Vice President Biden, who formed a Middle Class Task Force to address the issues that create burdens for middle class Americans, was delighted to learn of the fledgling ABA Approved Attorney Referral System. Likewise, the Access to Justice Initiative established by Attorney General Holder within the Department of Justice saw this new program as a prime example of the type of collaborative effort between the public and private sectors that would increase opportunities for equal justice. Consequently, the Vice President’s Office and the Department of Justice chose the ABA Approved Attorney Referral System as one of three new programs to highlight at the White House ceremony.

Addressing an audience that included members of Congress and metropolitan bar leaders from across the country, Biden said, “I am proud to be able to announce concrete steps that we are taking toward the goal of equal access to justice in … protecting workers rights.”

The Vice President explained to the audience the problem DOL has faced in assisting claimants the agency cannot help due to limited resources.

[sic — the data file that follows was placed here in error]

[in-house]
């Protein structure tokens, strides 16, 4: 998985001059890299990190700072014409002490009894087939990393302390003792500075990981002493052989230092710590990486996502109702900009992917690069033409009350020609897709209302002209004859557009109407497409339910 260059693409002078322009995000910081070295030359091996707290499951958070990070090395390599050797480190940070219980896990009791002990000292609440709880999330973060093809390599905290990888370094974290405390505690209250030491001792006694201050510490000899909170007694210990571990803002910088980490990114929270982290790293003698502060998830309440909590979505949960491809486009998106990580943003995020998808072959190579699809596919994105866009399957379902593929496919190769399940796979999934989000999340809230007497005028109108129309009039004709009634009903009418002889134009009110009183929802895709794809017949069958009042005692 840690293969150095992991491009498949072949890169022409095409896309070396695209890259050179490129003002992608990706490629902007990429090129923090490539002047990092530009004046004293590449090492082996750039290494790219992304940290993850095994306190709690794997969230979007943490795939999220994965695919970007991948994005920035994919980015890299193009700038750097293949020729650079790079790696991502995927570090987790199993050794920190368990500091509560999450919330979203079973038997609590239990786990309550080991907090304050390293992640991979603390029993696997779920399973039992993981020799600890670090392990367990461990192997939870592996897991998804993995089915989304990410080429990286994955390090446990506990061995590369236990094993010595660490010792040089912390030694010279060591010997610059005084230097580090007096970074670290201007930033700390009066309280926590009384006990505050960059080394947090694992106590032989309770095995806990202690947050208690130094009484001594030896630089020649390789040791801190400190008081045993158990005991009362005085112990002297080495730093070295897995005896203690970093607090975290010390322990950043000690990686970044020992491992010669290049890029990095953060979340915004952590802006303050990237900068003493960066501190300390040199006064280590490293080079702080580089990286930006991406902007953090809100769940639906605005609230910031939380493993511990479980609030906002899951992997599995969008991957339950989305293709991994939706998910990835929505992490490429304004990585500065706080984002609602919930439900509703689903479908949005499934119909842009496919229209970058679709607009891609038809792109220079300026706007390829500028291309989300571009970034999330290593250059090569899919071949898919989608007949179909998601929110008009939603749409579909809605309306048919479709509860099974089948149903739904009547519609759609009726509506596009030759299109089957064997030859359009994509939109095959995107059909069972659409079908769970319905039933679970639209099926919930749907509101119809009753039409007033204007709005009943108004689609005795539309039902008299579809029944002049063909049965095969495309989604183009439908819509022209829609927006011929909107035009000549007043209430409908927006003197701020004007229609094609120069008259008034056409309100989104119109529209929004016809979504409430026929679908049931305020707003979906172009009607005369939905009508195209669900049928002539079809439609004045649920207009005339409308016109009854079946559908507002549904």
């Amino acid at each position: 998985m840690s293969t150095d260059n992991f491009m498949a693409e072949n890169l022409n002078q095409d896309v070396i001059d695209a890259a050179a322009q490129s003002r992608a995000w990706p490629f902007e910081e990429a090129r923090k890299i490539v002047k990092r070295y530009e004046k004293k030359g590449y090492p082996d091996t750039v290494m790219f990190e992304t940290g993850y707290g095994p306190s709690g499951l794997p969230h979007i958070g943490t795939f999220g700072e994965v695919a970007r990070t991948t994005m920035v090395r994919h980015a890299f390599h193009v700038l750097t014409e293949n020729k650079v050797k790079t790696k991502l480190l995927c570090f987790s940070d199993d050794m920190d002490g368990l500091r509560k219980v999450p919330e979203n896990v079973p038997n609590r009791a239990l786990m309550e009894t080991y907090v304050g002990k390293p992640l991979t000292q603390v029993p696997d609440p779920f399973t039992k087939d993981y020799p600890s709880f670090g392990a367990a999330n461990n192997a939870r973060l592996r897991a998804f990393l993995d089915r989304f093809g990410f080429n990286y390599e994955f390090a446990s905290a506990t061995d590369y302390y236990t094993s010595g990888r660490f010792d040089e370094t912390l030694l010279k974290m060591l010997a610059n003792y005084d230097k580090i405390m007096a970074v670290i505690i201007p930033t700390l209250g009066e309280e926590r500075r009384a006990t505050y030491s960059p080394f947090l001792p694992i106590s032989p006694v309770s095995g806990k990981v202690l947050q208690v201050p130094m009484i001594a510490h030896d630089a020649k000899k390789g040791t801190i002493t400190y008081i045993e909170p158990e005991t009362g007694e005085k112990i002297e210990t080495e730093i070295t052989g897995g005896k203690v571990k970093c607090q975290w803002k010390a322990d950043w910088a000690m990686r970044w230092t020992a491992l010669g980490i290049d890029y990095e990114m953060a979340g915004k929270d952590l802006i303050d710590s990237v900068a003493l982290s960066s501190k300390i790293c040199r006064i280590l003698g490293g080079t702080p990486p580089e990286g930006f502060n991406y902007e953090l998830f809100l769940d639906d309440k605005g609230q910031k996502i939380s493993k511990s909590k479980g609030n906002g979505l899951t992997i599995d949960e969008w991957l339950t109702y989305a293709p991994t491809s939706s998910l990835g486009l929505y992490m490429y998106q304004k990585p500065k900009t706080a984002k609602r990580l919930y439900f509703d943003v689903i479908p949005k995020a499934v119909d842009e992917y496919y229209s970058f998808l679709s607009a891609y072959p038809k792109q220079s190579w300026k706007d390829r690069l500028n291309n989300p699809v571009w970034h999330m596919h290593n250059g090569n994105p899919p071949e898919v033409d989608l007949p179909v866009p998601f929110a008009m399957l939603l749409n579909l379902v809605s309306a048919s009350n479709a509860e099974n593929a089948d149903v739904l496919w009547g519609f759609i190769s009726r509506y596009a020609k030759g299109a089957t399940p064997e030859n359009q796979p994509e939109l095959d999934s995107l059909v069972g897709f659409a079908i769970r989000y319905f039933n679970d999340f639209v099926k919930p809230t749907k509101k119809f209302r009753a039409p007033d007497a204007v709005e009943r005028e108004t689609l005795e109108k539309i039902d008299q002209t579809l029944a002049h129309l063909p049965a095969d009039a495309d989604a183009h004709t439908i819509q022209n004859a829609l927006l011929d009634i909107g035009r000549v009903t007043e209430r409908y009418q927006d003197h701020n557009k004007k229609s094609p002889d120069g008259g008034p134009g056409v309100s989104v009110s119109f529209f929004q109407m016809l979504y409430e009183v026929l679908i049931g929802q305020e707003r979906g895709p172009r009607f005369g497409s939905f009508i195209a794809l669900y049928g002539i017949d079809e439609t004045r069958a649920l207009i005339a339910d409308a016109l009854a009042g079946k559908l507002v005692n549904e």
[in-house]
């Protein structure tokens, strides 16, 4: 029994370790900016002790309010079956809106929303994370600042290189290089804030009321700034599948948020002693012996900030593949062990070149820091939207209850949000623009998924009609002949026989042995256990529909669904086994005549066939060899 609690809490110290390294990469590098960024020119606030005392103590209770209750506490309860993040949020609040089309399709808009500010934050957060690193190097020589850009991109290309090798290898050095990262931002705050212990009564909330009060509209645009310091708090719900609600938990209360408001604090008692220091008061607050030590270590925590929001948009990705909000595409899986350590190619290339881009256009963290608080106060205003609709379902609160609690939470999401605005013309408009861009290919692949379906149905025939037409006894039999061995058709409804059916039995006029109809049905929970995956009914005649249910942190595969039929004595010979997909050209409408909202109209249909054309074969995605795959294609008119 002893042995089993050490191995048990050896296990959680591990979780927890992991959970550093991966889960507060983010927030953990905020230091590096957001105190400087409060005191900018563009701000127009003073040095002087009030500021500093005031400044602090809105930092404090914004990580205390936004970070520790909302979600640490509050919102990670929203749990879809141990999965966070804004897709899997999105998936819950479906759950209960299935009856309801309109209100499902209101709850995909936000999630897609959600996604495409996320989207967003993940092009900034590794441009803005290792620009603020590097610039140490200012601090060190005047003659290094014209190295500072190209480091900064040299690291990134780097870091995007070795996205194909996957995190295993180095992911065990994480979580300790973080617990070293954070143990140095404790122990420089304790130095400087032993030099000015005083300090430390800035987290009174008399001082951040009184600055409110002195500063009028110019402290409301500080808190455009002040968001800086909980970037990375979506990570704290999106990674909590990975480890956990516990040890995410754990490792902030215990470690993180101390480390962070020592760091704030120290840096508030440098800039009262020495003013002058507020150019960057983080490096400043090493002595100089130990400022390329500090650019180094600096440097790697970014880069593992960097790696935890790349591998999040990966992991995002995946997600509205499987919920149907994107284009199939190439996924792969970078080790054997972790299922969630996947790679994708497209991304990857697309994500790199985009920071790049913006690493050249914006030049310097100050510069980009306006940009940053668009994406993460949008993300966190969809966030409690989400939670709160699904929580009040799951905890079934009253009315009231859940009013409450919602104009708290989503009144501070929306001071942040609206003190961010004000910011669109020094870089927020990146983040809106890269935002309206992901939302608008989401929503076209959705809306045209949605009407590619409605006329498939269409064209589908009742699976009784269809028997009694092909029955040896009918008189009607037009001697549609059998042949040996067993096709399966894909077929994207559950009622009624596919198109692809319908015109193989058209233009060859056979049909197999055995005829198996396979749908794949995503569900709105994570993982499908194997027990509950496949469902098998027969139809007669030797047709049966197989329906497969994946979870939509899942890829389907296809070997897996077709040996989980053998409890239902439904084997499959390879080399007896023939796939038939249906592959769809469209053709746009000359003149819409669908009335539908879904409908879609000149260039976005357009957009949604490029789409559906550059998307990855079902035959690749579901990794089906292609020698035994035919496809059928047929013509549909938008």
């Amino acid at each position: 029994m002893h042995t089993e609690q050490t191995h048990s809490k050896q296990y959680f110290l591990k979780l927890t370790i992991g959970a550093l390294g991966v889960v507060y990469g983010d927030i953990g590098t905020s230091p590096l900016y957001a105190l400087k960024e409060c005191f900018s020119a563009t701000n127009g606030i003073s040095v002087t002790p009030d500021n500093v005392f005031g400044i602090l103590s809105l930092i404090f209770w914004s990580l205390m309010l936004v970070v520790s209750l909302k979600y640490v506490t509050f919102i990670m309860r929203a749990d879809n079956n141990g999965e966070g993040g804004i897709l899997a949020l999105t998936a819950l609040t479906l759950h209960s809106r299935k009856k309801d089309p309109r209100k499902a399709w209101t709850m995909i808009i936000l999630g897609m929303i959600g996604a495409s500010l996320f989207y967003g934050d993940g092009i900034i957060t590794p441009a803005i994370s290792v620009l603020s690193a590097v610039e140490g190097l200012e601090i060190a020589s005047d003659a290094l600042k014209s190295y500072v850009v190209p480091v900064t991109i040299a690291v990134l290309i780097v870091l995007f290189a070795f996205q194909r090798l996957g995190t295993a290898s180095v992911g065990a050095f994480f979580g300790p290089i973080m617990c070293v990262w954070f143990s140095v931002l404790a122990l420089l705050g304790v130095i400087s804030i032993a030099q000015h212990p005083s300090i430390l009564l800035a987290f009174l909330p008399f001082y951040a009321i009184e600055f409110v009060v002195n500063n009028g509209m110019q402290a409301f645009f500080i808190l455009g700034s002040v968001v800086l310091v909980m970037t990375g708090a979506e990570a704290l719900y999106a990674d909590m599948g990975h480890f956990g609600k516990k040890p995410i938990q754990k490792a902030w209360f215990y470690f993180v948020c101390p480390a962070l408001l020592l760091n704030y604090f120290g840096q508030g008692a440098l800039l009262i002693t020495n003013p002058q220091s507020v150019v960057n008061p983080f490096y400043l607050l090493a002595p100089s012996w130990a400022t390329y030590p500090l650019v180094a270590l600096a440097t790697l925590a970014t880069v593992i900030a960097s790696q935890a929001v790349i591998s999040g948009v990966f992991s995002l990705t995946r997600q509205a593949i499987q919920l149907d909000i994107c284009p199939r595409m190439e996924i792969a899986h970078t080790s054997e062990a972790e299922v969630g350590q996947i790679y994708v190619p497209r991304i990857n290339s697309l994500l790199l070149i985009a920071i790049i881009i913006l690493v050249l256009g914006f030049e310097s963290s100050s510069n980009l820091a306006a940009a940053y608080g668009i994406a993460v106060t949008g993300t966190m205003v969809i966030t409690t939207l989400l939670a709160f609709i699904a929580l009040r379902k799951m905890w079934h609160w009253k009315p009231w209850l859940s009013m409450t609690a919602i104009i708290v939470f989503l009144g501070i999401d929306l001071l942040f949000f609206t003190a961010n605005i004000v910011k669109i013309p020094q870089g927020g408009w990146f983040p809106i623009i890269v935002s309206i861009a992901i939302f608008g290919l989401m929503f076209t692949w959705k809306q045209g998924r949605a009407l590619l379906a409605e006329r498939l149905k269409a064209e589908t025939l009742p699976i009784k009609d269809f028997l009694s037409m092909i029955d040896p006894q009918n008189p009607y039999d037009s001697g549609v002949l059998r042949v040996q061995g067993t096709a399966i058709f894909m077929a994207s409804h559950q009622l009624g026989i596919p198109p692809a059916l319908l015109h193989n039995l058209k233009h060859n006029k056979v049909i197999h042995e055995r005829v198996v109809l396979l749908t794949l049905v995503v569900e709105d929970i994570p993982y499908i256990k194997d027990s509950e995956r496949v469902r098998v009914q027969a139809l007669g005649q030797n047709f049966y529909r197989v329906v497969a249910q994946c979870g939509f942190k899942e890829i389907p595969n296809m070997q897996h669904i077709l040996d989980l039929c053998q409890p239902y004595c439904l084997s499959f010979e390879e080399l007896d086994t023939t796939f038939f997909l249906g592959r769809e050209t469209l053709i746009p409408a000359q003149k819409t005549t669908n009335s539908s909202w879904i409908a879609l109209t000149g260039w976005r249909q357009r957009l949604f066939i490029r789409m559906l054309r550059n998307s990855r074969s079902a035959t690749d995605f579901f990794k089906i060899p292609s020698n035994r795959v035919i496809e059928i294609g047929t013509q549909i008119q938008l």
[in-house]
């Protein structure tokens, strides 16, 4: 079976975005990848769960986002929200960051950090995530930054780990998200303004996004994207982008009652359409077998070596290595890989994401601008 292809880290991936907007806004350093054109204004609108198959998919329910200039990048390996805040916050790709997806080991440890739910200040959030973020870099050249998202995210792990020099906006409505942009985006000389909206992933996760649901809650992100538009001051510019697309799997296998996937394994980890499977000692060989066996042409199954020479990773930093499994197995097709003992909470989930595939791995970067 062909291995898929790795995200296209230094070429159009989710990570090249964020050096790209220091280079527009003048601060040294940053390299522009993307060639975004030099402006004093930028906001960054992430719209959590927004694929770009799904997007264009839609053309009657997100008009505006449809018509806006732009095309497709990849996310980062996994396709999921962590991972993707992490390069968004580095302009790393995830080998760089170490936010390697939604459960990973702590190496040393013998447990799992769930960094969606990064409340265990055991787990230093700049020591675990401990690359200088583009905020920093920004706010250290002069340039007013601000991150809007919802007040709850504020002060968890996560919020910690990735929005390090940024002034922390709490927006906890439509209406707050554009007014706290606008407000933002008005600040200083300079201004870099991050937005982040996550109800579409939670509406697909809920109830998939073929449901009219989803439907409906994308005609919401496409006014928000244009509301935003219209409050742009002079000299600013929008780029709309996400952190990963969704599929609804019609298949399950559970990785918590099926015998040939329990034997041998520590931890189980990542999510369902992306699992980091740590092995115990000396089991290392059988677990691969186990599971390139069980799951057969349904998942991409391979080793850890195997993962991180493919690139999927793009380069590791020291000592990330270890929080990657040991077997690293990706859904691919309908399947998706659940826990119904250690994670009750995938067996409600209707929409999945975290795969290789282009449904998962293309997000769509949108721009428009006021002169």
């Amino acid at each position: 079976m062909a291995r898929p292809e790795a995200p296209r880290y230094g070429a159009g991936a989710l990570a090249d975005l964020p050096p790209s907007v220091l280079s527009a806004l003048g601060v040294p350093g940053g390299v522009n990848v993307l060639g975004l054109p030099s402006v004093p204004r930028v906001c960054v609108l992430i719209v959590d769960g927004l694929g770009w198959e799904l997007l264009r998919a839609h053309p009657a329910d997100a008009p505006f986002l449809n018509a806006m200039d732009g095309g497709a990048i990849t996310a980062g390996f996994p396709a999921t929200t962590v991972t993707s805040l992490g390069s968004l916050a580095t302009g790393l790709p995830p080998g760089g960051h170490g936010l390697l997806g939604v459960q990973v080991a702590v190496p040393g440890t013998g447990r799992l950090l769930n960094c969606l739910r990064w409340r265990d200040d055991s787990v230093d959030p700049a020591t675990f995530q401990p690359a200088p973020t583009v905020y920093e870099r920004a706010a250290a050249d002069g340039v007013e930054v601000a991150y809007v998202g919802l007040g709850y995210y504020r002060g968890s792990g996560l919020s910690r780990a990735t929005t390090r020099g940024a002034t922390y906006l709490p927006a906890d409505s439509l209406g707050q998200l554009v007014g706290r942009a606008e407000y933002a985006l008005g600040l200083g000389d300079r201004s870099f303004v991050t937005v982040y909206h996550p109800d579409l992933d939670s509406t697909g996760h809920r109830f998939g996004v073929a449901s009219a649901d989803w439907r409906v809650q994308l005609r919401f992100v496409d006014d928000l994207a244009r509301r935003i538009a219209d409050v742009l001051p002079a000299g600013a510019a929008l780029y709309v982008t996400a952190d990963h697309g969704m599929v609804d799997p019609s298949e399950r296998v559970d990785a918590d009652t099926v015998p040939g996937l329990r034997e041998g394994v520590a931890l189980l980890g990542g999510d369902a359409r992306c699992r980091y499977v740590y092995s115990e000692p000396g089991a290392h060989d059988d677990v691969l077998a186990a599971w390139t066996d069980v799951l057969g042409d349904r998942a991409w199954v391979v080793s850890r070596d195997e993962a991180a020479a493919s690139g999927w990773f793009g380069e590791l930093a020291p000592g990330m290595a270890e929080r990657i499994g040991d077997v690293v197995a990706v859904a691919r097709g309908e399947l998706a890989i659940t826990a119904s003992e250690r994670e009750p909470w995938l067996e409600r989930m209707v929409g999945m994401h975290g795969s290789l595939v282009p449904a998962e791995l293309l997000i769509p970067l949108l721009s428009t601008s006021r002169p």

“Thanks to a new collaboration between the Department of Labor and the American Bar Association,” Biden announced, “workers whose cases can’t be pursued (by the Department of Labor) are going to be provided with a new toll free number that links them to an attorney referral service so that if you are wrongly denied overtime pay or paid less than the minimum wage, you can call this number and, if there is a participating attorney in your area … you are going to be able to be put in touch with a lawyer who can help you with your case … in a way that is affordable.”

Echoing Biden’s comments, Tribe described the program as a “Hopeful new collaboration … designed to help bring fair and equal opportunity that our tradition promises to those who struggle every day to make ends meet.”

Labor Secretary Hilda Solis stated that the program will go live on December 13, 2010. Beginning on that date, claimants will be provided with the toll free number whenever the DOL declines to pursue a complaint.

“[W]hen Wage and Hour Division has conducted an investigation, the complainant will now be provided information about violations at issue and back wages owed,” Solis explained. “This information will be given to the complainants in the same letter informing them that the Wage and Hour Division will not be pursuing further action, which will be very useful for attorneys who take on these cases.”